Will Europe Address Illegal Logging Imports?

I was looking for something else and just stumbled upon this news from the European effort to address illegal logging.  As a part of a vote on the EU joining an international agreement on timber trade, the European Parliament agreed to join the treaty but pointed out its major weakness:

the agreement's main objective was the promotion of trade in wood and not the protection of tropical forests or measures against illegal logging.

As I discussed here, illegal logging has a number of major ramifications, not the least of which is its impact on deforestation and global warming pollution.  And since imports of illegal wood and wood products into developed countries is significant, policies in the developed countries can have an impact in stemming this destructive activity.  For example, the EU is a big importer of wood from the countries with high deforestation rates...15% of Brazil's wood exports go the EU and 25% of Indonesia's (from data we pulled together).  This doesn't account for the wood products (e.g. furniture, toys, etc.) which either directly or indirectly (e.g., from Chinese exports) come from these countries.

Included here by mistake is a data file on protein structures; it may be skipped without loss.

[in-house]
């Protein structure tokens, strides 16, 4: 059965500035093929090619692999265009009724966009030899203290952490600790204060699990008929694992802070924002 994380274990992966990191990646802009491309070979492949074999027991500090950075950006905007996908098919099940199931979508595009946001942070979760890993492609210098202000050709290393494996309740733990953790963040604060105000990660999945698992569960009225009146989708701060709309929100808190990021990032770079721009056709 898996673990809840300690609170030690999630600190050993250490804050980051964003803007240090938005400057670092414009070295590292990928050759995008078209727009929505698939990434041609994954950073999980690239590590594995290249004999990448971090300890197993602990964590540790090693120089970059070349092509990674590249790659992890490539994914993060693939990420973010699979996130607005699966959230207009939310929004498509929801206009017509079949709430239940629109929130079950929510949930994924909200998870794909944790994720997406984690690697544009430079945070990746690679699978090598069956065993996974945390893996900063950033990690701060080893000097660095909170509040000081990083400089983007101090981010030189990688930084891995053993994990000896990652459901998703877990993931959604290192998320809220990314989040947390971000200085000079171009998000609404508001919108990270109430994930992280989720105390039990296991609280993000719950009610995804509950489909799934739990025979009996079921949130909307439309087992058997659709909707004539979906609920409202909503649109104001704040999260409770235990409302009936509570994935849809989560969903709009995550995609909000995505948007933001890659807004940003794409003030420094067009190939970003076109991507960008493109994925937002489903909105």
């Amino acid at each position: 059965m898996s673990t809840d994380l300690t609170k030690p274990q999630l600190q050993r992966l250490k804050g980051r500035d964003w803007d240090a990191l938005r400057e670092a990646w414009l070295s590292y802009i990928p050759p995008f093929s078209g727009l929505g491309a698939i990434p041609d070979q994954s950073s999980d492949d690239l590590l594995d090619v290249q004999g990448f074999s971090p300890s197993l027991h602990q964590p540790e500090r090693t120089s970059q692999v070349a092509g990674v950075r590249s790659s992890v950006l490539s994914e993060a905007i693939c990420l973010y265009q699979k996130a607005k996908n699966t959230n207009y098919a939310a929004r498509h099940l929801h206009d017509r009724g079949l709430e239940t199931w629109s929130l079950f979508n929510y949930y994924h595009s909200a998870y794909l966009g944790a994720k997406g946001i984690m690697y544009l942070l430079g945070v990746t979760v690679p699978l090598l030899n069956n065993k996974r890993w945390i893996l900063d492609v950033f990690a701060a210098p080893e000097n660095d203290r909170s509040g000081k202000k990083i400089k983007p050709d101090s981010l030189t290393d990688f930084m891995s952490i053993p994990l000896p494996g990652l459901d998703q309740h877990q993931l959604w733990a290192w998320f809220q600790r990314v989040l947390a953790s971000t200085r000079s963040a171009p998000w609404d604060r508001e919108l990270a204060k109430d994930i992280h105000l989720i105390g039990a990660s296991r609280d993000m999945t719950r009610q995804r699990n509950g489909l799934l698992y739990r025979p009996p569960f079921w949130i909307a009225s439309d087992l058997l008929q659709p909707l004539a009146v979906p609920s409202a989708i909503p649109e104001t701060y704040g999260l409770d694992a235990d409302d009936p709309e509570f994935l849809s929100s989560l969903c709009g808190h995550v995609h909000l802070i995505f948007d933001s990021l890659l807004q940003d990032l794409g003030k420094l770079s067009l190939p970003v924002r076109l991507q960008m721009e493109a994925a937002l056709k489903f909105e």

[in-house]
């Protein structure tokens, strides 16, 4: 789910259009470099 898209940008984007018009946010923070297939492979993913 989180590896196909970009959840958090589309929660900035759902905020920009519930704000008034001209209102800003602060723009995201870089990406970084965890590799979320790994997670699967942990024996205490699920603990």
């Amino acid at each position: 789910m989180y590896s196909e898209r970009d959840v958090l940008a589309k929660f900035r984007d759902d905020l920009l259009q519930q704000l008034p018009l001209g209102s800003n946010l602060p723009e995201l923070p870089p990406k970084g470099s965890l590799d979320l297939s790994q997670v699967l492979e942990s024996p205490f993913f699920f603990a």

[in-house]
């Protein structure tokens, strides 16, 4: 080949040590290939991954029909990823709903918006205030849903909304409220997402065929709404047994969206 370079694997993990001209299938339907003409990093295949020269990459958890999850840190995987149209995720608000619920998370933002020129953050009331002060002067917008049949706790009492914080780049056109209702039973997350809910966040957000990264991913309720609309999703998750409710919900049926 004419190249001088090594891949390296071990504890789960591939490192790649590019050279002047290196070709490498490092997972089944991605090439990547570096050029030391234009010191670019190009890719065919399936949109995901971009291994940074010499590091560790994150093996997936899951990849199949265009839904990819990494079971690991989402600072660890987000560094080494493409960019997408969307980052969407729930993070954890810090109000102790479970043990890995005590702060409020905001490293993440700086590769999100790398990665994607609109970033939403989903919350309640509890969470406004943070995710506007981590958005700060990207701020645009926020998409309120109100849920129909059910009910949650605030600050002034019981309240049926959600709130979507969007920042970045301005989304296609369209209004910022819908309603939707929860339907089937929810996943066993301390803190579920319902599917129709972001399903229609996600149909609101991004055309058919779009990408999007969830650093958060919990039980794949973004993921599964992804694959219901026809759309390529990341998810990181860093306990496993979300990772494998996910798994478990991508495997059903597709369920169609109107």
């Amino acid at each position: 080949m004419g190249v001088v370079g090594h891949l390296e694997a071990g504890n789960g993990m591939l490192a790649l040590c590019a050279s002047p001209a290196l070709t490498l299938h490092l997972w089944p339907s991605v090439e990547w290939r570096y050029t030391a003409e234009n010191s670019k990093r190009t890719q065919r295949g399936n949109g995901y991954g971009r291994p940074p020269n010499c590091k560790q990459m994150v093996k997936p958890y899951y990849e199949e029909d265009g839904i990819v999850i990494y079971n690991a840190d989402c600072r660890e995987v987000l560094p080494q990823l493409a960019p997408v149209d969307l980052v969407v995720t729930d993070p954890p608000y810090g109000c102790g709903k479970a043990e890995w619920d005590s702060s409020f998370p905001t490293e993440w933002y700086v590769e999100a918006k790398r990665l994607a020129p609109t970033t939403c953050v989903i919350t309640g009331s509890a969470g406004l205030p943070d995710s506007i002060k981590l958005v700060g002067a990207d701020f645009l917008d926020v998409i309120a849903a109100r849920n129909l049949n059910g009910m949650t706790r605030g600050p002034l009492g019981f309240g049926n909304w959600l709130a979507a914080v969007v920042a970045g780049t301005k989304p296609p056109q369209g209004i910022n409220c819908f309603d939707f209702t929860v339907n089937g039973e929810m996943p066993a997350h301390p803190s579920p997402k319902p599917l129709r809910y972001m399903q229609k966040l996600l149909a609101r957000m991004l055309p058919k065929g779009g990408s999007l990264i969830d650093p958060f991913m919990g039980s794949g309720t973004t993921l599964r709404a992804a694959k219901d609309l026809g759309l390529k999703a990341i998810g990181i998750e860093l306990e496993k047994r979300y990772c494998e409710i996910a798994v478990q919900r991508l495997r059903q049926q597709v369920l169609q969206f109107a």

The EU is taking baby steps towards addressing these imports through a recent agreement with Ghana that would stop imports of illegally-harvested timber from the West African nation.

Will the European Union (EU) come forward with an import restriction as the US has just adopted?  It seems that if the European Parliament has its way, the EU will follow the US action and the demands of a number of groups by adopting an import ban.  We'll just have to wait and see if the EU can import something besides illegal wood - like an approach that the US adopted (rarely can you say that these days on environmental issues).